I always devote at least part of MLK Day to learning something new about race, racism, and/or past or current civil rights movements here or abroad. Even though I’ve actively studied these subjects for many years, there’s always so much that I don’t yet know.
This year, in memory of civil rights icon Grace Lee Boggs (June 27, 1915 – October 5, 2015), who I had the honor of meeting and learning from in the early 1990s but whose subsequent thinking I’d not followed as closely as I ought to have done, I’m going to watch a documentary about her life and also start reading her 2011 book, The Next American Revolution: Sustainable Activism for the 21st Century.
In accordance with our MLK Day Vegan Challenge, I encourage everybody to make a plan to learn something (or, even better, begin a long-term learning process) today.
The best thing to do, if you can, is to attend one or more MLK Day events in your area. Unless you are a civil rights or anti-racist activist year-round, please don’t go with the idea of somehow finding a way to promote veganism or animal rights. Focus on listening and learning instead.
Whether or not you are able to attend an event, you could take advantage of the wonders of the internet to deepen your understanding of MLK himself or to investigate the history of the civil rights movement in your own city, town, or state.
You could watch a documentary. If you’re not clear on the basic outlines of the civil rights movement, you could start working your way through the Eyes on the Prize series. If you’re looking for lesser-known information, you could watch Daisy Bates: First Lady of Little Rock or The Black Power Mixtape 1967-1975.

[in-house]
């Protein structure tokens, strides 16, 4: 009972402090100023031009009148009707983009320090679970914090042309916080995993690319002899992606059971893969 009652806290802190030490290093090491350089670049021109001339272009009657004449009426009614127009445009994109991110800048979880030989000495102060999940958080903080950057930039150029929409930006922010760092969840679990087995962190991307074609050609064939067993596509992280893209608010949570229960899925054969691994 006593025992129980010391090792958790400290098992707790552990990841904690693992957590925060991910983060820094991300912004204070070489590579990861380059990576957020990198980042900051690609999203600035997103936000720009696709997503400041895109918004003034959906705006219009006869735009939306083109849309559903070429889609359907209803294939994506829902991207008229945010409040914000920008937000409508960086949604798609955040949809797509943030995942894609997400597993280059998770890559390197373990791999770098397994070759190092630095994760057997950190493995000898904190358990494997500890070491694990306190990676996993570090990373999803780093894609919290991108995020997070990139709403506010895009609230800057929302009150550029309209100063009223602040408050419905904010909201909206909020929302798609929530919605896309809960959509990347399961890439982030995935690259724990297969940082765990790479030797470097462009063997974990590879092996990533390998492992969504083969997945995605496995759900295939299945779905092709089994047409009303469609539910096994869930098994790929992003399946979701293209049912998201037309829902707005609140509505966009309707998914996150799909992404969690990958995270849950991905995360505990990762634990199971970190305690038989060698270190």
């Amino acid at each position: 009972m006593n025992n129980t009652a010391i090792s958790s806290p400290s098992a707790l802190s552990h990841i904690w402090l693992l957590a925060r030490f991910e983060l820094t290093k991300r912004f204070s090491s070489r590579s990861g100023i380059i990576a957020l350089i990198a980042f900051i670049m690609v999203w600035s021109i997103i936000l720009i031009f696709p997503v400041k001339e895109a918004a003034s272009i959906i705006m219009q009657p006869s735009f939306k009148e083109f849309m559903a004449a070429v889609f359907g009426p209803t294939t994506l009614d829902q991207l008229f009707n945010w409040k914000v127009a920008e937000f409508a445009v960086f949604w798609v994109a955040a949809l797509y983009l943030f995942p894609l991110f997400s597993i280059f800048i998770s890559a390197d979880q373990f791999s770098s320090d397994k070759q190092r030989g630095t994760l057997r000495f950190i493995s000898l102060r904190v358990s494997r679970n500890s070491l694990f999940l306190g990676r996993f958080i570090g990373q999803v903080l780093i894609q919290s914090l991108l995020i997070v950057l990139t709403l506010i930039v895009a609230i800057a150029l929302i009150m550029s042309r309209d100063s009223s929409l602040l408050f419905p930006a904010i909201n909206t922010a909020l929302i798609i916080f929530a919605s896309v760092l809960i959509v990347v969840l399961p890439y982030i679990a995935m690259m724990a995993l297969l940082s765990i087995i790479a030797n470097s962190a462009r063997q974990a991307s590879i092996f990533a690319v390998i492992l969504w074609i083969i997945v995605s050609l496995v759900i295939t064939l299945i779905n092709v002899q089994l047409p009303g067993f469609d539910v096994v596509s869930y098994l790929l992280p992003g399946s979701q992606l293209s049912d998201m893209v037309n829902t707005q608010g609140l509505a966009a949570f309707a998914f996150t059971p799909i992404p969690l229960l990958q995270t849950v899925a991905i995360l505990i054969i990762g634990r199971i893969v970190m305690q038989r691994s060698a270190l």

You could start to read a book. Here are the three I’m recommending for MLK Day this year:
Ella Baker and the Black Freedom Movement by Barbara Ransby
The Montgomery Bus Boycott and the Women Who Started It by Jo Ann Robinson
The Rebellious Life of Mrs Rosa Parks by Jeanne Theoharis
Whatever you do, please do come back here to share any insights you glean that might be useful in our shared struggle for peace and freedom for everybody.
Here are two more recommended books…
Intersectionality by Patricia Hill Collins
March by John Lewis
And one strongly recommended documentary…
13th directed by Ava DuVernay